Time stops in Rome, but war on Christians continues

This story appears in the Conclave 2013 feature series. View the full series.
Fr. Evarist Mushi, shot to death in Tanzania Feb. 17
Fr. Evarist Mushi, shot to death in Tanzania Feb. 17

by John L. Allen Jr.

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While the attention of the Catholic world is focused on events unfolding in Rome, time has not stopped for Catholics in other parts of the world. The flow of events since Feb. 11, when Benedict XVI announced his resignation, offers a reminder of why the next pope will be pressed to make defense of religious freedom job number one.

On Sunday, Feb. 17, a 55-year-old Catholic priest named Fr. Evarist Mushi was shot to death in Tanzania by assailants on a motorcycle in front of Zanzibar’s St. Joseph’s Cathedral, just before Sunday morning Mass. According to the news agency Fides, local bishops received a message claiming responsibility from a group calling itself “Muslim Renewal.”

The Islamist group, boasting of ties to the al-Qaeda-linked terror group al-Shabaab, issued a chilling threat:

“We thank our young men, trained in Somalia, for killing an infidel. Many more will die. We will burn homes and churches. We have not finished: At Easter, be prepared for disaster.”

Mushi’s assassination comes a week after the murder of a Protestant pastor named Mathew Kachira, according to the Fides report.

On Feb. 18, the web site “Ora Pro Siria,” operated by Italian missionaries in Syria, launched an emergency fundraising appeal it called “Ransom a Christian.” In essence, they’re looking for contributions to help fund the release of Christians kidnapped by Islamist-inspired rebel forces.

According to the web site, the going price for a kidnapped Catholic priest in Syria is in the neighborhood of $200,000.

In the “Valley of the Christians” in western Syria, according to the web site, where there are 143 Christian villages, at least 20 churches have been destroyed and hundreds of thousands of people have been displaced.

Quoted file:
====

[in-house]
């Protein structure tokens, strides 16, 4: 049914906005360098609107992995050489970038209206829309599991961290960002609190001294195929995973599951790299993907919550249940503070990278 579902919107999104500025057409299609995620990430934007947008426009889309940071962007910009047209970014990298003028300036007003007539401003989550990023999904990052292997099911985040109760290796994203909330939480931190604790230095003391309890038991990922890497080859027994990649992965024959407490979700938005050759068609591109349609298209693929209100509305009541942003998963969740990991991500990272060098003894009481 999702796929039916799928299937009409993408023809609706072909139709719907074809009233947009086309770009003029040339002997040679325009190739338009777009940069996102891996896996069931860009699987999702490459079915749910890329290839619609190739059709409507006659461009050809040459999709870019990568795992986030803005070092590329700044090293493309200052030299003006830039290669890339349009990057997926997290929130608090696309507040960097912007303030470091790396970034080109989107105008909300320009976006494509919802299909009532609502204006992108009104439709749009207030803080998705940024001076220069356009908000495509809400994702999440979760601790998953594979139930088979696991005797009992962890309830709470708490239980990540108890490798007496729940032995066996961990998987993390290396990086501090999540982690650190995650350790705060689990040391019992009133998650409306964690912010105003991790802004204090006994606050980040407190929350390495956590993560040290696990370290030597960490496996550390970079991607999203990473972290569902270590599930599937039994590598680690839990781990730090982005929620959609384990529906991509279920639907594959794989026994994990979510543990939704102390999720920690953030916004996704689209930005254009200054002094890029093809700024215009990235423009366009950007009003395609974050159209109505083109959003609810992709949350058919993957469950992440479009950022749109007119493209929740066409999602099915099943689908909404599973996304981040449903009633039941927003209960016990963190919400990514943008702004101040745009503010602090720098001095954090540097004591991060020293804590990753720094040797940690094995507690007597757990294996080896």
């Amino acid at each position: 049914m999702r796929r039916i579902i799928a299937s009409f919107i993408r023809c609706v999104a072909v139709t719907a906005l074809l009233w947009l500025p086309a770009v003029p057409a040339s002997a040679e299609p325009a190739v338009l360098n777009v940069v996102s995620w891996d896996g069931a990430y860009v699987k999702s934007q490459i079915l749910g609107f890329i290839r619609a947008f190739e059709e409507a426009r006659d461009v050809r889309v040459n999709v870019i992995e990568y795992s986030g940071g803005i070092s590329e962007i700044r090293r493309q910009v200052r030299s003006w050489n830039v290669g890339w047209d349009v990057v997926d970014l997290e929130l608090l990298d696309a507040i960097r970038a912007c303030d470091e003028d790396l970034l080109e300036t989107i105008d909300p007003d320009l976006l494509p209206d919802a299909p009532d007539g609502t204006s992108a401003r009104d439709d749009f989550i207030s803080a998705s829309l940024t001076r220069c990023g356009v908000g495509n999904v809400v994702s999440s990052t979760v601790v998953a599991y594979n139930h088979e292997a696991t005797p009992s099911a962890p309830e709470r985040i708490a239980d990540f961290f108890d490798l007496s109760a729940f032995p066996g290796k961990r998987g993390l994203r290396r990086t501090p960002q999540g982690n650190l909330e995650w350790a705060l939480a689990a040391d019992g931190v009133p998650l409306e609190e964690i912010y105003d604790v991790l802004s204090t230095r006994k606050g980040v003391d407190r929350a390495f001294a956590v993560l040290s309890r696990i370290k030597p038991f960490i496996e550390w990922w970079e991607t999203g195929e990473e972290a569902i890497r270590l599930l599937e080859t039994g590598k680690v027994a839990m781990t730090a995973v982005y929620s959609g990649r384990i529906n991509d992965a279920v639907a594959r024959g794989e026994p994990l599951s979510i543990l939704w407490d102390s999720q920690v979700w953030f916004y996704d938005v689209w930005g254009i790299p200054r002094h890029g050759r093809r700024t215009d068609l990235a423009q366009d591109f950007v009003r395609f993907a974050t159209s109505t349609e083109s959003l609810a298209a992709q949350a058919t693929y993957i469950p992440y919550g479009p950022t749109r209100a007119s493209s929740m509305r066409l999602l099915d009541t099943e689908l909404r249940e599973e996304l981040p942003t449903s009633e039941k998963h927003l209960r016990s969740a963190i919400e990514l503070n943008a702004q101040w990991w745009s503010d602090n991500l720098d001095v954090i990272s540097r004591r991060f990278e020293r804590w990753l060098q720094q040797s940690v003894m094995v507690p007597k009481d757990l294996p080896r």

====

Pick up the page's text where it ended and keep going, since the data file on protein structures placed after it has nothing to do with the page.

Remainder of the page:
On Feb. 21, Saudi Arabia’s notorious religious police, known as the mutawa, swooped in on a private gathering of at least 53 Ethiopian Christians, shutting down their private prayer and arresting foreign workers for practicing their faith.

The mixed group of men and women was seized in a private residence in the city of Dammam, capital of the wealthy oil province in Eastern Arabia. Authorities charged three Christians with seeking to convert Muslims.

Also on Feb. 21, police in India arrested four pastors after Hindu extremists accused them of forceful conversion.

Calvary Gospel Mission was organizing a three day special meeting when Hindu extremists barged into the house of a believer while the pastors were having dinner. The extremists thereafter alerted police. Pastors Albis Para, Akshay Kumar, Harendra and Angad Singh were arrested under Sections 151 of the Indian Penal Code for “knowingly joining or continuing in assembly of five or more persons after it has been commanded to disperse.”

The pastors were later released on bail.

These vignettes illustrate a larger global pattern.

According to the Frankfurt, Germany-based International Society for Human Rights, eighty percent of all acts of religious discrimination in the world today are directed at Christians. According to the Pew Forum, Christians face either de jure or de facto discrimination in 139 nations, roughly two-thirds of all counties on earth.

In the most bone-chilling estimate of all, the Center for the Study of Global Christianity at Gordon-Conwell Theological Seminary estimates that an average of 100,000 Christians have been killed for the faith each year over the last decade, which works out to 11 new martyrs every hour.

These are the global realities of Christian life in the early 21st century, and the cardinals may well carry an awareness of that conflict into the Sistine Chapel when they elect a new pope.

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